Ive also seen newspapers get more directly involved with their schools. The Baltimore Sunonce started a literacy program in which reporters volunteered at schools once a week teaching reading. Bringing reporters closer to the students and teachers helps them understand what really goes on in schools. Teachers also should take the time to talk with reporters and educate them on the issues.
EW: What are some of the characteristics of the effective teachers you met while teaching in Philadelphia? What type of support did they get from administrators?
Asquith:The most effective teacher was 23 years old. He was highly organized, and his lessons were fun and creative. He posted all his rules and was very demanding. He had a duck pond in his room, stars on the ceilings, and an entire computer lab donated from his alma mater, Villanova University. He was a natural talent, and the students loved him. He did not, however, get along with most of the other teachers. He was against the union, and although he was friendly, he chose not to spend much time socializing. I think he isolated himself because he didnt want to let the little things slide like most of the rest of the teachers. For example, in the last week of school, when most teachers just played movies in class, he gave his students an exam in every subject. His standards were much higher than what was expected. The administration supported him. He stayed at the school for four years. During this time, he watched three principals come and go. Each one approved all his requests for supplies and money, but they didnt challenge him or teach him anything. He was never rewarded. I think he just got bored.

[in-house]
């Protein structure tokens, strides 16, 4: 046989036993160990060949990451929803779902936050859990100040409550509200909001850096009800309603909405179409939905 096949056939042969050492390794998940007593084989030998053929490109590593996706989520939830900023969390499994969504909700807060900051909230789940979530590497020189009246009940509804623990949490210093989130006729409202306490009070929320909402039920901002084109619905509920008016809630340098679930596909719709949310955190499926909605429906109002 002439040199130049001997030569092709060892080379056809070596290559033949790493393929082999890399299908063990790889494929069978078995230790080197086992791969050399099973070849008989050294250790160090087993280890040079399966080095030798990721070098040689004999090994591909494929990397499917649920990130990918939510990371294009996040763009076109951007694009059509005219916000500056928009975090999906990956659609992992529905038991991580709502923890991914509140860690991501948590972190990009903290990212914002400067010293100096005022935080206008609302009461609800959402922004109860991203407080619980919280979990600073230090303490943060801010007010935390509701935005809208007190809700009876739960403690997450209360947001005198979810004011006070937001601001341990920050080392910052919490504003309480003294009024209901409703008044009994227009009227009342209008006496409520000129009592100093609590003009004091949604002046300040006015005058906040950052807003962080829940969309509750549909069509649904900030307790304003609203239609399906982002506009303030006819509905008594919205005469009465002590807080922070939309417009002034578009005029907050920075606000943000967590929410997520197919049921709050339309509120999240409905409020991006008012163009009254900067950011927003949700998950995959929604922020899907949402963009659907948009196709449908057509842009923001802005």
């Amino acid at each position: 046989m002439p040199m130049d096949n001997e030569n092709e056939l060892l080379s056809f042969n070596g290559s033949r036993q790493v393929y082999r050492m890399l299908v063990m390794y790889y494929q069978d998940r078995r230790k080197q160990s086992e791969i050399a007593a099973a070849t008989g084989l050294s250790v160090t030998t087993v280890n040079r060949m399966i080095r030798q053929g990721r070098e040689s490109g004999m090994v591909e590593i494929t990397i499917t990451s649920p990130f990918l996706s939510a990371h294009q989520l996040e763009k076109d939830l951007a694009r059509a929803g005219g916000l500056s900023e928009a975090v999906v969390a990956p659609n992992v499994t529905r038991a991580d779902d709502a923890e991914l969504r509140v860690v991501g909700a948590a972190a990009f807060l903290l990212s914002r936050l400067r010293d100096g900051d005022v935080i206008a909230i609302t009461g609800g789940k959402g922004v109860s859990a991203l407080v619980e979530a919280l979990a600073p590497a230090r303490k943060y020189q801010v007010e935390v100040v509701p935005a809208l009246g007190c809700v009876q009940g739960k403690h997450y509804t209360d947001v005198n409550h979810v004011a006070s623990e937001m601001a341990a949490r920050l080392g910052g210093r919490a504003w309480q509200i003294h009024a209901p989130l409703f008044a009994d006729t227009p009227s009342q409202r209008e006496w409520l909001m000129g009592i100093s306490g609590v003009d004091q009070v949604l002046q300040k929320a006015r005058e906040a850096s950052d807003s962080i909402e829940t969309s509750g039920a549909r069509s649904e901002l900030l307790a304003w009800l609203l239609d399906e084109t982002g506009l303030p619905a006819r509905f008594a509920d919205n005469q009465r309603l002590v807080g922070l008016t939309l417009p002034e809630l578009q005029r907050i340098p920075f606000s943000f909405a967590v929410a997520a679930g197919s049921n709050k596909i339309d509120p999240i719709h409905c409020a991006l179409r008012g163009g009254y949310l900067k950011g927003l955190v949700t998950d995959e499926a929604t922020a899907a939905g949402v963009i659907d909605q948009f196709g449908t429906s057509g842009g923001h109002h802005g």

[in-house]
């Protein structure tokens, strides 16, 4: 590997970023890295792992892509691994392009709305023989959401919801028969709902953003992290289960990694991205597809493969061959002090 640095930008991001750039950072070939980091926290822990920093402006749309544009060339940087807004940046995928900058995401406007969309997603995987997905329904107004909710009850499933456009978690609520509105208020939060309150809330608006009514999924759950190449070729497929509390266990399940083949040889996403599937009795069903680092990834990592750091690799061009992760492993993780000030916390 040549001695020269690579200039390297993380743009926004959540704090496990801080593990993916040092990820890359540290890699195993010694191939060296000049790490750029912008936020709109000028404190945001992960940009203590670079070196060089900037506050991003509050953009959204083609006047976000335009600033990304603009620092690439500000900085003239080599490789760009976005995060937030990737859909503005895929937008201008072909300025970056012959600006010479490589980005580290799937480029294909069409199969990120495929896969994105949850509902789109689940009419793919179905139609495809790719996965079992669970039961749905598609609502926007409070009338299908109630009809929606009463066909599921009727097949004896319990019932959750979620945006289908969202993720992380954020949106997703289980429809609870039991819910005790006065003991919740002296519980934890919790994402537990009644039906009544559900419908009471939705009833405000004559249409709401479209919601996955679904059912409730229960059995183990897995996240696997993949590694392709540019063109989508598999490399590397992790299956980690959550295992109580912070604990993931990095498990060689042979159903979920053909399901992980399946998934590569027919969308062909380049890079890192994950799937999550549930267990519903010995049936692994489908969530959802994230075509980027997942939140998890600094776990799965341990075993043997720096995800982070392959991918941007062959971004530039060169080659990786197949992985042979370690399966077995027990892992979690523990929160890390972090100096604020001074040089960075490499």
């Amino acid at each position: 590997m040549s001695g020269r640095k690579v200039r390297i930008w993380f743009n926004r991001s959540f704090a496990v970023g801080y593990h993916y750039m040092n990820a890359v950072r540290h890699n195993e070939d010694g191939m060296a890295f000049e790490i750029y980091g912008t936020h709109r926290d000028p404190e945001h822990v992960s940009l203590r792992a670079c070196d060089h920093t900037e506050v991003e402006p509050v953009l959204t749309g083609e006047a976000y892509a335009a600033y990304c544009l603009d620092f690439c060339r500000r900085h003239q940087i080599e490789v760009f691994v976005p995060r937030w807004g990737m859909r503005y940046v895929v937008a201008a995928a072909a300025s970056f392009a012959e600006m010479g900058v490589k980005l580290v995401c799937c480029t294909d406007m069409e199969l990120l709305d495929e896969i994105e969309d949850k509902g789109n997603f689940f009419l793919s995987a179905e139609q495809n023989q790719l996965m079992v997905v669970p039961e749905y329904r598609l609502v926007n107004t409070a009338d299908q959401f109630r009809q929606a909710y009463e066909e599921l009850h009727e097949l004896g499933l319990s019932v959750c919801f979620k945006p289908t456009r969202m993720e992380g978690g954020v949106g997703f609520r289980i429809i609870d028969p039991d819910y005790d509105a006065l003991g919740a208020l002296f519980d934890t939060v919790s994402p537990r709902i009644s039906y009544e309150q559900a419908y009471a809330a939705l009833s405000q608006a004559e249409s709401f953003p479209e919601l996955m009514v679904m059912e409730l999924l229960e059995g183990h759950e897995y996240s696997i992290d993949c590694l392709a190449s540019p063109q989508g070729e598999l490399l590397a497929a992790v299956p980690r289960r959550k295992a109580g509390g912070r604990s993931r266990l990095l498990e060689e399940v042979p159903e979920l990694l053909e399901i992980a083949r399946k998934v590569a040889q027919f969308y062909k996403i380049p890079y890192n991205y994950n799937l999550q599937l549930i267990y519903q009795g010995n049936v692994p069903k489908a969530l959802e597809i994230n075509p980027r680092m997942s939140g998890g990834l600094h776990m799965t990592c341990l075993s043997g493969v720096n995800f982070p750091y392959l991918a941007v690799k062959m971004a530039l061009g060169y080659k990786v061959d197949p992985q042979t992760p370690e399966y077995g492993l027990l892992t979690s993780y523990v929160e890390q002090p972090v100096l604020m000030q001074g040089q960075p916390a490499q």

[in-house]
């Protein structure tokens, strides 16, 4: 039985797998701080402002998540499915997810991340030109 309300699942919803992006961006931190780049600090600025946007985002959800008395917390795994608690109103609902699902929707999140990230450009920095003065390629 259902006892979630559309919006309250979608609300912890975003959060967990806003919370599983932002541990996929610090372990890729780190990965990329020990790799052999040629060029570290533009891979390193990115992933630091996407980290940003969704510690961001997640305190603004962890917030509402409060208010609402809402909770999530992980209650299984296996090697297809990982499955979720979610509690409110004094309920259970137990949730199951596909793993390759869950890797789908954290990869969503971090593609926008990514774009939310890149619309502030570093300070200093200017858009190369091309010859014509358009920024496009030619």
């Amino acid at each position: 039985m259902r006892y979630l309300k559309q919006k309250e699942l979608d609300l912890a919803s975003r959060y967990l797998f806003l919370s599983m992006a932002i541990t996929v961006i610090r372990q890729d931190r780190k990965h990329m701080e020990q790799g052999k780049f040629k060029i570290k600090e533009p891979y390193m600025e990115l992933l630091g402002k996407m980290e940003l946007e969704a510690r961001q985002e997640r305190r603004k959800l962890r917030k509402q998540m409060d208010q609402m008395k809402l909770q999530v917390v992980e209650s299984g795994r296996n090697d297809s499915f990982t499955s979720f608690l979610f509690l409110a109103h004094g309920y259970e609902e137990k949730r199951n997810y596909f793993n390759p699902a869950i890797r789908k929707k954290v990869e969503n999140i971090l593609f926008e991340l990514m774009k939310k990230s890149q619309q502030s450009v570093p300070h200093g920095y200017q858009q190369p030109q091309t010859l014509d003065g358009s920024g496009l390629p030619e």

EW: What type of feedback to your article and book have you been getting from education and journalistic circles?
Asquith: Ive received hundreds of e-mails, more than for any other article Ive written. It made me realize that there is an appetite for education stories. Journalists have told me they are frustrated because they want to cover the schools more effectively, but are spread too thin or dont know how to break through the [schools] public relations departments. They also dont get enough backing from their editors, who view schools as a soft beat. Teachers have thanked me for writing about how tough the first year really is. To my surprise, right-wing groups have embraced the article. I saw several pro-privatization, pro-Republican groups post it on their Websites. I certainly never intended for it to support a conservative agenda. But they used it as evidence for the need for radical reform.